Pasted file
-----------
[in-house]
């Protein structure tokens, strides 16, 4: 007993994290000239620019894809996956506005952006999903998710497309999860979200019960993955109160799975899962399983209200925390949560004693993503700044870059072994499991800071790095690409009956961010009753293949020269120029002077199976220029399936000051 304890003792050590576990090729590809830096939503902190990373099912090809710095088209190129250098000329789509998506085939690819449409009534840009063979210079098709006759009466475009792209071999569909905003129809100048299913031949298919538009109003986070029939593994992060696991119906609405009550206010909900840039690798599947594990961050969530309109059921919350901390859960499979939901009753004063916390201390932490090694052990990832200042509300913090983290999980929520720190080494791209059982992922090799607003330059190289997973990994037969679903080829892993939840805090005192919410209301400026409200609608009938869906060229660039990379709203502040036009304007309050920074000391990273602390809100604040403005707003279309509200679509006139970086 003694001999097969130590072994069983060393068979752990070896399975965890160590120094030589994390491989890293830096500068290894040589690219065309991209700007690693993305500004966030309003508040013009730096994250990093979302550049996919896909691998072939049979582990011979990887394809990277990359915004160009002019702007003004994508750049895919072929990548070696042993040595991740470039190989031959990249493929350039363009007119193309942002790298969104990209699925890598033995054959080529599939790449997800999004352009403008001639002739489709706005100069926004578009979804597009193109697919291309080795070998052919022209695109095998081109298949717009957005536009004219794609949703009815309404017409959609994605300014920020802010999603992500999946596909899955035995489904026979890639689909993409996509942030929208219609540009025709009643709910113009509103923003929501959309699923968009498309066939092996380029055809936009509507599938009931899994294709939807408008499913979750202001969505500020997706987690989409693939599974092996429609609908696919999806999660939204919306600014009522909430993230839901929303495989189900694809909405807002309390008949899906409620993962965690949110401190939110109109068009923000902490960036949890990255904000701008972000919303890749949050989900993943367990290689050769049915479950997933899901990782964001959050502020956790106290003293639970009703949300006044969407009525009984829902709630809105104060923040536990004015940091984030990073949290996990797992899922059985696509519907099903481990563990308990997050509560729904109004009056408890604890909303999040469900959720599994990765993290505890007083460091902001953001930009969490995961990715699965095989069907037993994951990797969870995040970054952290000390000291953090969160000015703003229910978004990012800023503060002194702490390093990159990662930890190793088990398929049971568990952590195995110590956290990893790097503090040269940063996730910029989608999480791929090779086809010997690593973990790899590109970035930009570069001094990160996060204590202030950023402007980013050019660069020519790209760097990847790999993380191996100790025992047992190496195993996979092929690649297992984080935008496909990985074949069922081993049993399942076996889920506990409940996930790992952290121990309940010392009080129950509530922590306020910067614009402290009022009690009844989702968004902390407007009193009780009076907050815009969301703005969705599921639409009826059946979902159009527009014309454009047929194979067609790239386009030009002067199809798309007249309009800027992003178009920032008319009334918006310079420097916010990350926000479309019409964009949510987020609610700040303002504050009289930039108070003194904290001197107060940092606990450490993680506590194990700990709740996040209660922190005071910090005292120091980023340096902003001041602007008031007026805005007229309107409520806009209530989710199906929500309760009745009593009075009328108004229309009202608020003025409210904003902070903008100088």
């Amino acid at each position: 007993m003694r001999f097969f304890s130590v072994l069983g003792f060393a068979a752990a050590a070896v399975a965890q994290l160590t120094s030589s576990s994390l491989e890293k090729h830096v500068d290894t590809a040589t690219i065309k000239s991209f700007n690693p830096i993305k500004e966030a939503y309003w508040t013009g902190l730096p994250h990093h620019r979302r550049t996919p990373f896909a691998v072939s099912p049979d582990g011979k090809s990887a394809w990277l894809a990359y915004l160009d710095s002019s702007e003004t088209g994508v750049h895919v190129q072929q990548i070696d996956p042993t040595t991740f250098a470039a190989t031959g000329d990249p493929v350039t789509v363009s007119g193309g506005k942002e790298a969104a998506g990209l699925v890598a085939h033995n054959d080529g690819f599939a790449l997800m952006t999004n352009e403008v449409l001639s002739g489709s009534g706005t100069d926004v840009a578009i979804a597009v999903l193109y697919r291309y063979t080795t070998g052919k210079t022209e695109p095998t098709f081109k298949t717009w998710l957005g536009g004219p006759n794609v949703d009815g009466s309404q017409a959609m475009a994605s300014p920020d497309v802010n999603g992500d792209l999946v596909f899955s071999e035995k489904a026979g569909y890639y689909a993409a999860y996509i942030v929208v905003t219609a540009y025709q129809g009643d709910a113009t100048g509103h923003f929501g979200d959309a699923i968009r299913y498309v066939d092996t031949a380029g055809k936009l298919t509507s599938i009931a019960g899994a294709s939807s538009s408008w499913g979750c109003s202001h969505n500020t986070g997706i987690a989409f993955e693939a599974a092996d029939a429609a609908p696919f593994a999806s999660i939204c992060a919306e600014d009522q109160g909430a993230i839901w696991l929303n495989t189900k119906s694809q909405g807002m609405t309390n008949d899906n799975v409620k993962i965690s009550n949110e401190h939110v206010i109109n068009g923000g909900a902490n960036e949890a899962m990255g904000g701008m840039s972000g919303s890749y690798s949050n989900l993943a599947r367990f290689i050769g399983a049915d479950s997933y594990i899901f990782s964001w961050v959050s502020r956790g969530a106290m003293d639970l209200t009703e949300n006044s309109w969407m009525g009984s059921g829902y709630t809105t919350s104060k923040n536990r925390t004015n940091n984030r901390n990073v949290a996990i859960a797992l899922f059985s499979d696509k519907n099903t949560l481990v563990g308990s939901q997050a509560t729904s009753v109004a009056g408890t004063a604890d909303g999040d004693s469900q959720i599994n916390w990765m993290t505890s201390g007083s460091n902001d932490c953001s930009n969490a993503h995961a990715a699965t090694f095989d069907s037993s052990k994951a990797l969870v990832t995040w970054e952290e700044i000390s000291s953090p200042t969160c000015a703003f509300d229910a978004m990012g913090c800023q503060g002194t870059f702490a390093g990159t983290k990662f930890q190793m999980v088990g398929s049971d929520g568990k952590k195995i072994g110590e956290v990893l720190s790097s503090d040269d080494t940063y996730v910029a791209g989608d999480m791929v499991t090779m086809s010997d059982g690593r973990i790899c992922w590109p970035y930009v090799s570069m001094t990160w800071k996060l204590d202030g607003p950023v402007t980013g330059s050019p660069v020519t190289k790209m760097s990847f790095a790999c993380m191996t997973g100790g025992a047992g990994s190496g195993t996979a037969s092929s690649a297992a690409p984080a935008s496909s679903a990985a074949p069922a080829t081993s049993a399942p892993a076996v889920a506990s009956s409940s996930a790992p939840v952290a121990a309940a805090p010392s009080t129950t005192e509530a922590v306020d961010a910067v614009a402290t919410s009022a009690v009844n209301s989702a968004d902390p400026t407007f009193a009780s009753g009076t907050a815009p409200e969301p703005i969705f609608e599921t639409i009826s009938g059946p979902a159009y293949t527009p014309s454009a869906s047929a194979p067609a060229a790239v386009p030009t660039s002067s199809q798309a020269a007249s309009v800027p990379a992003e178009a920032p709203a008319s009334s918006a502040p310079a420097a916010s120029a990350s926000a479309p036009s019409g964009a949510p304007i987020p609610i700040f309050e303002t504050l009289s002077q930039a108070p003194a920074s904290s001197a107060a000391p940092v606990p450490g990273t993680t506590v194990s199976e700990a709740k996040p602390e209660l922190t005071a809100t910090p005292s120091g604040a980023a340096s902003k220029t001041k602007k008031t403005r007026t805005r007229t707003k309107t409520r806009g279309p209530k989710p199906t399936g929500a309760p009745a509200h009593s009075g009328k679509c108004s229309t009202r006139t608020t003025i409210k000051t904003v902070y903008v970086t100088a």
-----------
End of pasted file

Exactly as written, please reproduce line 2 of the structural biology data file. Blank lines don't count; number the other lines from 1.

């Protein structure tokens, strides 16, 4: 007993994290000239620019894809996956506005952006999903998710497309999860979200019960993955109160799975899962399983209200925390949560004693993503700044870059072994499991800071790095690409009956961010009753293949020269120029002077199976220029399936000051 304890003792050590576990090729590809830096939503902190990373099912090809710095088209190129250098000329789509998506085939690819449409009534840009063979210079098709006759009466475009792209071999569909905003129809100048299913031949298919538009109003986070029939593994992060696991119906609405009550206010909900840039690798599947594990961050969530309109059921919350901390859960499979939901009753004063916390201390932490090694052990990832200042509300913090983290999980929520720190080494791209059982992922090799607003330059190289997973990994037969679903080829892993939840805090005192919410209301400026409200609608009938869906060229660039990379709203502040036009304007309050920074000391990273602390809100604040403005707003279309509200679509006139970086 003694001999097969130590072994069983060393068979752990070896399975965890160590120094030589994390491989890293830096500068290894040589690219065309991209700007690693993305500004966030309003508040013009730096994250990093979302550049996919896909691998072939049979582990011979990887394809990277990359915004160009002019702007003004994508750049895919072929990548070696042993040595991740470039190989031959990249493929350039363009007119193309942002790298969104990209699925890598033995054959080529599939790449997800999004352009403008001639002739489709706005100069926004578009979804597009193109697919291309080795070998052919022209695109095998081109298949717009957005536009004219794609949703009815309404017409959609994605300014920020802010999603992500999946596909899955035995489904026979890639689909993409996509942030929208219609540009025709009643709910113009509103923003929501959309699923968009498309066939092996380029055809936009509507599938009931899994294709939807408008499913979750202001969505500020997706987690989409693939599974092996429609609908696919999806999660939204919306600014009522909430993230839901929303495989189900694809909405807002309390008949899906409620993962965690949110401190939110109109068009923000902490960036949890990255904000701008972000919303890749949050989900993943367990290689050769049915479950997933899901990782964001959050502020956790106290003293639970009703949300006044969407009525009984829902709630809105104060923040536990004015940091984030990073949290996990797992899922059985696509519907099903481990563990308990997050509560729904109004009056408890604890909303999040469900959720599994990765993290505890007083460091902001953001930009969490995961990715699965095989069907037993994951990797969870995040970054952290000390000291953090969160000015703003229910978004990012800023503060002194702490390093990159990662930890190793088990398929049971568990952590195995110590956290990893790097503090040269940063996730910029989608999480791929090779086809010997690593973990790899590109970035930009570069001094990160996060204590202030950023402007980013050019660069020519790209760097990847790999993380191996100790025992047992190496195993996979092929690649297992984080935008496909990985074949069922081993049993399942076996889920506990409940996930790992952290121990309940010392009080129950509530922590306020910067614009402290009022009690009844989702968004902390407007009193009780009076907050815009969301703005969705599921639409009826059946979902159009527009014309454009047929194979067609790239386009030009002067199809798309007249309009800027992003178009920032008319009334918006310079420097916010990350926000479309019409964009949510987020609610700040303002504050009289930039108070003194904290001197107060940092606990450490993680506590194990700990709740996040209660922190005071910090005292120091980023340096902003001041602007008031007026805005007229309107409520806009209530989710199906929500309760009745009593009075009328108004229309009202608020003025409210904003902070903008100088």